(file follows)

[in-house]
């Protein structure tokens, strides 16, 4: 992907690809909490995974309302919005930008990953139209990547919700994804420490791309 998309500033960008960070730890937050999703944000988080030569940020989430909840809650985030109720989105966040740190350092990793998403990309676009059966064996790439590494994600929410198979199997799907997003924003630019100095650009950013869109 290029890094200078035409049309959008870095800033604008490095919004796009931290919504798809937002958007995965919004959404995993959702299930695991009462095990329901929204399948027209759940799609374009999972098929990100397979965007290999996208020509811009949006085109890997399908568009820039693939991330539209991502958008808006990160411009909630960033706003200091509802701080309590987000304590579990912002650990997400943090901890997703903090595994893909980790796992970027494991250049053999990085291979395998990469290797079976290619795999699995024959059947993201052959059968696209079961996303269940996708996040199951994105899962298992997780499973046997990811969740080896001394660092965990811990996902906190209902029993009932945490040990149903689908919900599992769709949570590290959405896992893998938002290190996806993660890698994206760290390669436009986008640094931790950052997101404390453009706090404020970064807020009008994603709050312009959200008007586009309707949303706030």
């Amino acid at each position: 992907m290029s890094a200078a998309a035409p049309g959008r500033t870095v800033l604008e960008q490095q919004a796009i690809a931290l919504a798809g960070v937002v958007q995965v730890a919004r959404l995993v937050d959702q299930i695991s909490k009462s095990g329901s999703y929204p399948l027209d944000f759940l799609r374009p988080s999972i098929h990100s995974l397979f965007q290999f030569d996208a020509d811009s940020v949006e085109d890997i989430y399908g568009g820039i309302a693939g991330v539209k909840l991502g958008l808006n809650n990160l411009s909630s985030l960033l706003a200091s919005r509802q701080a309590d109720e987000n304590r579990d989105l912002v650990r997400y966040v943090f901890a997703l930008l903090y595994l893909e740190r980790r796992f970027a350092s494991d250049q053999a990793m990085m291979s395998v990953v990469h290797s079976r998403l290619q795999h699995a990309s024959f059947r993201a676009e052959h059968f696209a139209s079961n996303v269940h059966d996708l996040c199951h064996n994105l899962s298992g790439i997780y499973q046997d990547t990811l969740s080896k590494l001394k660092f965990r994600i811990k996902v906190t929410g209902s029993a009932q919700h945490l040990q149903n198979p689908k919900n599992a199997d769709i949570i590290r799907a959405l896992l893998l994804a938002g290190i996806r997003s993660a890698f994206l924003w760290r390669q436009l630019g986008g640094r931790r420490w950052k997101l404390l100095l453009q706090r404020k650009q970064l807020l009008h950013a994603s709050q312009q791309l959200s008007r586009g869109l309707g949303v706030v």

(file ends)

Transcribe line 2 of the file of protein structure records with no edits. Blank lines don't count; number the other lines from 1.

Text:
């Protein structure tokens, strides 16, 4: 992907690809909490995974309302919005930008990953139209990547919700994804420490791309 998309500033960008960070730890937050999703944000988080030569940020989430909840809650985030109720989105966040740190350092990793998403990309676009059966064996790439590494994600929410198979199997799907997003924003630019100095650009950013869109 290029890094200078035409049309959008870095800033604008490095919004796009931290919504798809937002958007995965919004959404995993959702299930695991009462095990329901929204399948027209759940799609374009999972098929990100397979965007290999996208020509811009949006085109890997399908568009820039693939991330539209991502958008808006990160411009909630960033706003200091509802701080309590987000304590579990912002650990997400943090901890997703903090595994893909980790796992970027494991250049053999990085291979395998990469290797079976290619795999699995024959059947993201052959059968696209079961996303269940996708996040199951994105899962298992997780499973046997990811969740080896001394660092965990811990996902906190209902029993009932945490040990149903689908919900599992769709949570590290959405896992893998938002290190996806993660890698994206760290390669436009986008640094931790950052997101404390453009706090404020970064807020009008994603709050312009959200008007586009309707949303706030």